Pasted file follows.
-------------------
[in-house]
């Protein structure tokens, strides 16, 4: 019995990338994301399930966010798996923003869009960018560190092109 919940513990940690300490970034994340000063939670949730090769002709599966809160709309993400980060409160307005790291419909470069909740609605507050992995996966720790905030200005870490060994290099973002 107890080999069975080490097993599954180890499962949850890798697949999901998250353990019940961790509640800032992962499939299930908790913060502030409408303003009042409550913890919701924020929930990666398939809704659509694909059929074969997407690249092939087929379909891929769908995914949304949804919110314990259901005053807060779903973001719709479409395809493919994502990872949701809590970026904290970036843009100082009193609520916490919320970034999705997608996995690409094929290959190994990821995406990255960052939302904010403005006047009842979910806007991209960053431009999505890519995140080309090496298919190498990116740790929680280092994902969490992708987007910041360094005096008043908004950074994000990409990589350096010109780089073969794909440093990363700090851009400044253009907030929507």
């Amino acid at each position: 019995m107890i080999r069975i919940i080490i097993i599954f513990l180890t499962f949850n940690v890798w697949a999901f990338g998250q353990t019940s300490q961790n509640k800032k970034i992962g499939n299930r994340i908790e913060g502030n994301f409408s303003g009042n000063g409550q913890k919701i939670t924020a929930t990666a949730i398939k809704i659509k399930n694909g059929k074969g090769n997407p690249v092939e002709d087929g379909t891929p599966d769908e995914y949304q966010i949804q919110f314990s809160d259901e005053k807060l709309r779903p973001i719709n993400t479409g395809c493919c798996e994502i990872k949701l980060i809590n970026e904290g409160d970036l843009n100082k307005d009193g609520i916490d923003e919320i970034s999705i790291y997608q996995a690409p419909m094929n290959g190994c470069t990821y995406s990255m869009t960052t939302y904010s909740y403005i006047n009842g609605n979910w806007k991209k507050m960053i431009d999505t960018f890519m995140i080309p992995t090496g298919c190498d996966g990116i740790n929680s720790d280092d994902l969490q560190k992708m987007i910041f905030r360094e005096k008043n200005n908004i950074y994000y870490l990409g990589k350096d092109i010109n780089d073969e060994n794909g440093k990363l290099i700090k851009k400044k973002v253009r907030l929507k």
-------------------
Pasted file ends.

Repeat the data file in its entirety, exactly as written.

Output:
[in-house]
């Protein structure tokens, strides 16, 4: 019995990338994301399930966010798996923003869009960018560190092109 919940513990940690300490970034994340000063939670949730090769002709599966809160709309993400980060409160307005790291419909470069909740609605507050992995996966720790905030200005870490060994290099973002 107890080999069975080490097993599954180890499962949850890798697949999901998250353990019940961790509640800032992962499939299930908790913060502030409408303003009042409550913890919701924020929930990666398939809704659509694909059929074969997407690249092939087929379909891929769908995914949304949804919110314990259901005053807060779903973001719709479409395809493919994502990872949701809590970026904290970036843009100082009193609520916490919320970034999705997608996995690409094929290959190994990821995406990255960052939302904010403005006047009842979910806007991209960053431009999505890519995140080309090496298919190498990116740790929680280092994902969490992708987007910041360094005096008043908004950074994000990409990589350096010109780089073969794909440093990363700090851009400044253009907030929507």
């Amino acid at each position: 019995m107890i080999r069975i919940i080490i097993i599954f513990l180890t499962f949850n940690v890798w697949a999901f990338g998250q353990t019940s300490q961790n509640k800032k970034i992962g499939n299930r994340i908790e913060g502030n994301f409408s303003g009042n000063g409550q913890k919701i939670t924020a929930t990666a949730i398939k809704i659509k399930n694909g059929k074969g090769n997407p690249v092939e002709d087929g379909t891929p599966d769908e995914y949304q966010i949804q919110f314990s809160d259901e005053k807060l709309r779903p973001i719709n993400t479409g395809c493919c798996e994502i990872k949701l980060i809590n970026e904290g409160d970036l843009n100082k307005d009193g609520i916490d923003e919320i970034s999705i790291y997608q996995a690409p419909m094929n290959g190994c470069t990821y995406s990255m869009t960052t939302y904010s909740y403005i006047n009842g609605n979910w806007k991209k507050m960053i431009d999505t960018f890519m995140i080309p992995t090496g298919c190498d996966g990116i740790n929680s720790d280092d994902l969490q560190k992708m987007i910041f905030r360094e005096k008043n200005n908004i950074y994000y870490l990409g990589k350096d092109i010109n780089d073969e060994n794909g440093k990363l290099i700090k851009k400044k973002v253009r907030l929507k």